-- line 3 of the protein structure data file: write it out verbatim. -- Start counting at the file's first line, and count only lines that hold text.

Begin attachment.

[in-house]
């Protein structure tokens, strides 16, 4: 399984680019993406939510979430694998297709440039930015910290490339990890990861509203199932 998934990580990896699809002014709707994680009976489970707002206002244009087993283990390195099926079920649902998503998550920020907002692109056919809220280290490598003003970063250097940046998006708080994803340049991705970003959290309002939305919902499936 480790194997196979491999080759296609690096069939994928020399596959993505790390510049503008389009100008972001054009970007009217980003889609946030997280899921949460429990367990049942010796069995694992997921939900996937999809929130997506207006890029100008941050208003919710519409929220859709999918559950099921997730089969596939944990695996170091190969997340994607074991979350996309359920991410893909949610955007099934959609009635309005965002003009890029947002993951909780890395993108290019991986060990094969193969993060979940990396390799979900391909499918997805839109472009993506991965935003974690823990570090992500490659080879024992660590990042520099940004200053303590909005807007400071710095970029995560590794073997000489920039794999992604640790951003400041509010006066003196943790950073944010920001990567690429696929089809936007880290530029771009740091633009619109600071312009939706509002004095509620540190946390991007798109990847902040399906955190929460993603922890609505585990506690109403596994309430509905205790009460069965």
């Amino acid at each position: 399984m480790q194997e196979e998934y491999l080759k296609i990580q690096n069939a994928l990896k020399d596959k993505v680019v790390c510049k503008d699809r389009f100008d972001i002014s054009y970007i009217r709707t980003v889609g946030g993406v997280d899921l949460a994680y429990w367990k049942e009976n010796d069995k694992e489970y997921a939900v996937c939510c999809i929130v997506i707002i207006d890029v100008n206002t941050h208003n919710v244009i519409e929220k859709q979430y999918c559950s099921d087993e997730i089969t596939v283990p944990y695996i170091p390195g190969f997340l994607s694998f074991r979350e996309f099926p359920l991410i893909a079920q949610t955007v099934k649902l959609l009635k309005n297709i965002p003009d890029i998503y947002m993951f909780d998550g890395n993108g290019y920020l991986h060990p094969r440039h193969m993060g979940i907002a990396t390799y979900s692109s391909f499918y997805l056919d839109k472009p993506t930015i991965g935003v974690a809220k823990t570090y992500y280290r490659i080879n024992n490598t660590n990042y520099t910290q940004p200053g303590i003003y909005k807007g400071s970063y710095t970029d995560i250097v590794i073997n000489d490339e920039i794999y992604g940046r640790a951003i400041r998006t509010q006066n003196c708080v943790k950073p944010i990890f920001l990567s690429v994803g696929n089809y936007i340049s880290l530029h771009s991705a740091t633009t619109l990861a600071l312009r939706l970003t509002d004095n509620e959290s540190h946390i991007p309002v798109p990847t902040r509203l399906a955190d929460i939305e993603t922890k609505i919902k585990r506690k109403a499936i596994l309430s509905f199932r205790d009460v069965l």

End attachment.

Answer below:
């Amino acid at each position: 399984m480790q194997e196979e998934y491999l080759k296609i990580q690096n069939a994928l990896k020399d596959k993505v680019v790390c510049k503008d699809r389009f100008d972001i002014s054009y970007i009217r709707t980003v889609g946030g993406v997280d899921l949460a994680y429990w367990k049942e009976n010796d069995k694992e489970y997921a939900v996937c939510c999809i929130v997506i707002i207006d890029v100008n206002t941050h208003n919710v244009i519409e929220k859709q979430y999918c559950s099921d087993e997730i089969t596939v283990p944990y695996i170091p390195g190969f997340l994607s694998f074991r979350e996309f099926p359920l991410i893909a079920q949610t955007v099934k649902l959609l009635k309005n297709i965002p003009d890029i998503y947002m993951f909780d998550g890395n993108g290019y920020l991986h060990p094969r440039h193969m993060g979940i907002a990396t390799y979900s692109s391909f499918y997805l056919d839109k472009p993506t930015i991965g935003v974690a809220k823990t570090y992500y280290r490659i080879n024992n490598t660590n990042y520099t910290q940004p200053g303590i003003y909005k807007g400071s970063y710095t970029d995560i250097v590794i073997n000489d490339e920039i794999y992604g940046r640790a951003i400041r998006t509010q006066n003196c708080v943790k950073p944010i990890f920001l990567s690429v994803g696929n089809y936007i340049s880290l530029h771009s991705a740091t633009t619109l990861a600071l312009r939706l970003t509002d004095n509620e959290s540190h946390i991007p309002v798109p990847t902040r509203l399906a955190d929460i939305e993603t922890k609505i919902k585990r506690k109403a499936i596994l309430s509905f199932r205790d009460v069965l």